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Fish Haven area news

Little Fish Haven, Idaho, is paradise for residents

FISH HAVEN, Idaho — It's an undiscovered paradise. Most people who drive by recognize the raw beauty of a place ringed by high desert mountains and bordered by the shores of a vast natural lake.

In winter the hills outside this small paradise echo with the sharp whine of snow machines and in the summer thousands of tourists ply the lake's bright blue waters with water skis or fishing poles.

But they don't live there. It's different living in Fish Haven.

The little town sits just on the Idaho side of U.S. Highway 89 tucked in between Bear Lake's west side and the mountains.

It's not technically a city or a town, it's really nothing more than the proverbial wide spot in the road. But people call it a town even though there isn't a city council, just the Bear Lake County Commission that oversees development there.

Only 50 to 100 people call it home, depending on the weather.

Vic Tilt, co-owner of Gladys' Place, is one of the few year-around residents and said the population drops quickly when things get cold.

The winter evacuation isn't much of a worry for Tilt, 60, because his store is the only one around. The nearest other store is in Montpelier, about 45 minutes away.

Gladys' Place is also only a few minutes from the Utah border and has become quite a lottery spot. The little store is the third- and fourth-biggest lottery ticket seller in Idaho, selling about 500,000 tickets a year.

"We've got a whole mall in 1,000 square feet," Tilt said.

Because it is the only business in Fish Haven, Gladys' Place sells it all — liquor, groceries, videos, tourist gifts and some of the best deli sandwiches around — and also serves as post office, Gladys Tilt said.

Yep, you guessed it, Gladys' Place is 58-year-old Gladys Tilt's place. The Tilts opened the little store in April 1994 and have been steeped in tourist fun and local tradition ever since.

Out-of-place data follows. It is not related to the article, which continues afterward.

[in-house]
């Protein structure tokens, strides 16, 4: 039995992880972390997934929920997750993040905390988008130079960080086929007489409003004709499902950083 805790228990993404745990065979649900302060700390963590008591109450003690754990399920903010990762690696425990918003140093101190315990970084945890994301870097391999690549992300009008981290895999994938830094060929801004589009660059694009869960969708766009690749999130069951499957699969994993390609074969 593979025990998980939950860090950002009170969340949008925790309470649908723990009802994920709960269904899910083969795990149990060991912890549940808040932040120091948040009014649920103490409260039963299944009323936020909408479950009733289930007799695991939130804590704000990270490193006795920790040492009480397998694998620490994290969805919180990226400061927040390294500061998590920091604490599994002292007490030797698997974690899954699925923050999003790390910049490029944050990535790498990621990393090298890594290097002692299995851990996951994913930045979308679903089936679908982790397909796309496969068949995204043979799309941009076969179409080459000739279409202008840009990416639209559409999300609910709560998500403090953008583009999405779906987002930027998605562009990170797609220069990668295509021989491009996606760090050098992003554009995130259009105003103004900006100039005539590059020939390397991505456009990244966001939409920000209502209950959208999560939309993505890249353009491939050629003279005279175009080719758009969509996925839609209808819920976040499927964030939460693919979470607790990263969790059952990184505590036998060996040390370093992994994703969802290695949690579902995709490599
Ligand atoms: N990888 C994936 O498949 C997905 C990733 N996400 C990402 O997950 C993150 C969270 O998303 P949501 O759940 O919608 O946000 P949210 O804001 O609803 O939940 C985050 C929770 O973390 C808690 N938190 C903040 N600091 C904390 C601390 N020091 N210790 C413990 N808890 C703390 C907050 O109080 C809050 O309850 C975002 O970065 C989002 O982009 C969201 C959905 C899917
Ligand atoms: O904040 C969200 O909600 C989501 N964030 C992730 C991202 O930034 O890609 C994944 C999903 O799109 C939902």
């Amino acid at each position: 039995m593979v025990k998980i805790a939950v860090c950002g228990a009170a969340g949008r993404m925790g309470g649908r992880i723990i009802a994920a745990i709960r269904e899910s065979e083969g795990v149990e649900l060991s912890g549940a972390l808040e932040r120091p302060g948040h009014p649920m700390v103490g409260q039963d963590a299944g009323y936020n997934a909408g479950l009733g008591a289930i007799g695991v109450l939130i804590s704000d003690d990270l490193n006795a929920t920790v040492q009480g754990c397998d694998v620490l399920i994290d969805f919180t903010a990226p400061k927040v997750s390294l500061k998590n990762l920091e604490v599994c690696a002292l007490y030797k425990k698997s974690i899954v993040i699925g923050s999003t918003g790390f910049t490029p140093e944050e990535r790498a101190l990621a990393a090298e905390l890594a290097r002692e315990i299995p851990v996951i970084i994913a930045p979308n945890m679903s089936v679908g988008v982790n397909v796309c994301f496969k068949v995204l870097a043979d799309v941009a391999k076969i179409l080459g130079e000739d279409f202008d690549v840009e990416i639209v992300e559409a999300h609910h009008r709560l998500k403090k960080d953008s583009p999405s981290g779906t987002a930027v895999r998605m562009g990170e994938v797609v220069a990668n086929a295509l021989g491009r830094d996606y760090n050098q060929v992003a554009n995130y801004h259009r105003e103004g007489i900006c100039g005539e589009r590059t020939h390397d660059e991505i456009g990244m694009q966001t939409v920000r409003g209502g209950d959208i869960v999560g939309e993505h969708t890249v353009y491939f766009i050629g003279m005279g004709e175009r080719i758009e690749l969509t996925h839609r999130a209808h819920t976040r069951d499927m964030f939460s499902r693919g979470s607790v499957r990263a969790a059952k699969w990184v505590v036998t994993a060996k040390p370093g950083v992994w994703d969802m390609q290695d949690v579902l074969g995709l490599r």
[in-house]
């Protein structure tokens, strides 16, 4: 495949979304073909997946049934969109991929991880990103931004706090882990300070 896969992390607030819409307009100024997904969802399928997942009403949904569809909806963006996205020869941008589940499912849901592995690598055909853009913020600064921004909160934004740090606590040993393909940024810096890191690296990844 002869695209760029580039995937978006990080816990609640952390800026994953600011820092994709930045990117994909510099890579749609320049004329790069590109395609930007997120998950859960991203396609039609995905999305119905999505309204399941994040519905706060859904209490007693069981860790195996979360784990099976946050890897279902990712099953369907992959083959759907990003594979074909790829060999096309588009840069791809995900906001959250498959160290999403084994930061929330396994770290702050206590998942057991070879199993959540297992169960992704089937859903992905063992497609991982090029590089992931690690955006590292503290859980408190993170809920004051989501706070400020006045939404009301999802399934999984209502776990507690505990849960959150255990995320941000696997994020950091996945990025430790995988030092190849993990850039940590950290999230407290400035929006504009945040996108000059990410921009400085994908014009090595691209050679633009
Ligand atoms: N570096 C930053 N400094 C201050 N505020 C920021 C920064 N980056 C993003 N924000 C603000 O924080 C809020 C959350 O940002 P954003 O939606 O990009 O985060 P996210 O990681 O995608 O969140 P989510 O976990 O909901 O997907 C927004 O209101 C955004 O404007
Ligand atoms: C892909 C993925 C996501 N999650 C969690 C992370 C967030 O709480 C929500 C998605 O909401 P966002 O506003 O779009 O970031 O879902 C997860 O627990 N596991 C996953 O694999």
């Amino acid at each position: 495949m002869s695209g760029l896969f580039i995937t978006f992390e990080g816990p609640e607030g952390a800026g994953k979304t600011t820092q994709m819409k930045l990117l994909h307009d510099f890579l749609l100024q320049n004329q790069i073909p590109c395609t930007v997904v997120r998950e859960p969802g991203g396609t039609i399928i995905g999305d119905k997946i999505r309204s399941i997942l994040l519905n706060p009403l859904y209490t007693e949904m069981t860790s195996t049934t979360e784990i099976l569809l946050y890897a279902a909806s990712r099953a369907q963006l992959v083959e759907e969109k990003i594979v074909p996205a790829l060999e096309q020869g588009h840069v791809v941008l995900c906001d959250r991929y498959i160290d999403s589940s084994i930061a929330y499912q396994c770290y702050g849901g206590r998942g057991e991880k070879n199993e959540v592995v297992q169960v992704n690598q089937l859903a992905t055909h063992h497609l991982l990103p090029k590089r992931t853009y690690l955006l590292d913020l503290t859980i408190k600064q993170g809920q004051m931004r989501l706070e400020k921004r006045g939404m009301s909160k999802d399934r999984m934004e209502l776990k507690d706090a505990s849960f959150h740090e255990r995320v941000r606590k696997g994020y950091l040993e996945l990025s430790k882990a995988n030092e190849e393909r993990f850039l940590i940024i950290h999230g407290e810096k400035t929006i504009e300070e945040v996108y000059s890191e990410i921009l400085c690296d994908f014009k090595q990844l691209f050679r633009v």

Before 1994 the couple had been working for a corporation in Salt Lake City.

On one of their traditional summer trips they passed through Fish Haven and fell in love with the town and Bear Lake. The couple decided to move their fifth-wheel camper trailer to the area, bought a piece of ground and parked it.

That wasn't enough.

"We were spending almost every bit of free time we had up here," Gladys said. "We heard that the store might be sold and so we decided to go for it."

They gave up everything in the city — their jobs, home, and moved to Fish Haven in just a few months.

"We sold our house for cash and moved," Vic said. "'We haven't looked back. I was born in Salt Lake City, but now you couldn't drag me back."

Since their move, Fish Haven has begun to grow up around them. It was already a small tourist spot, but since the introduction of Bear Lake West, a cabin development south of Fish Haven, things have really begun to grow.

It's the reason Ruth and Scott Stokes are now spending more of their time in Fish Haven. The Stokeses have a home in Ogden but are considering making the town along Bear Lake's western shore their permanent home.

The couple discovered the spot because Scott Stokes is a contractor and began helping a fellow builder put together cabins in Bear Lake West.

The Stokeses fell in love with the people and the atmosphere in Fish Haven.

"It's just a wonderful place to be," Ruth Stokes said. "I feel at peace here. Every time we drive up I'm just in awe."

It was good enough for Scott Stokes and his company, Scott Construction, to begin building cabins without his friend.

"It's a great place to live," he said with a smile. "I just want to help people live here."

The Bear Lake Regional Commission wants to draw people to Fish Haven as well, said Judy Holbrook, regional commission executive assistant. The commission is working to promote the area and the entire Bear Lake valley, which includes towns as far north as Montpelier.

"'We're a gateway to Yellowstone," she said. "A lot of people drive through here and we want to try and capture that tourist traffic."

But the problem now, is not drawing people to it, Holbrook said, but controlling the growth.

"We have more than 400 homes in two subdivisions around Bear Lake," she said. "We need to maintain our quality of life and at the same time encourage growth."

But for Vic and Gladys Tilt, more or fewer people in Fish Haven isn't really a concern. They're content right now.

"It's the way it is and the way it's always going to be right now," Vic said. "It will be here a long time after we're gone."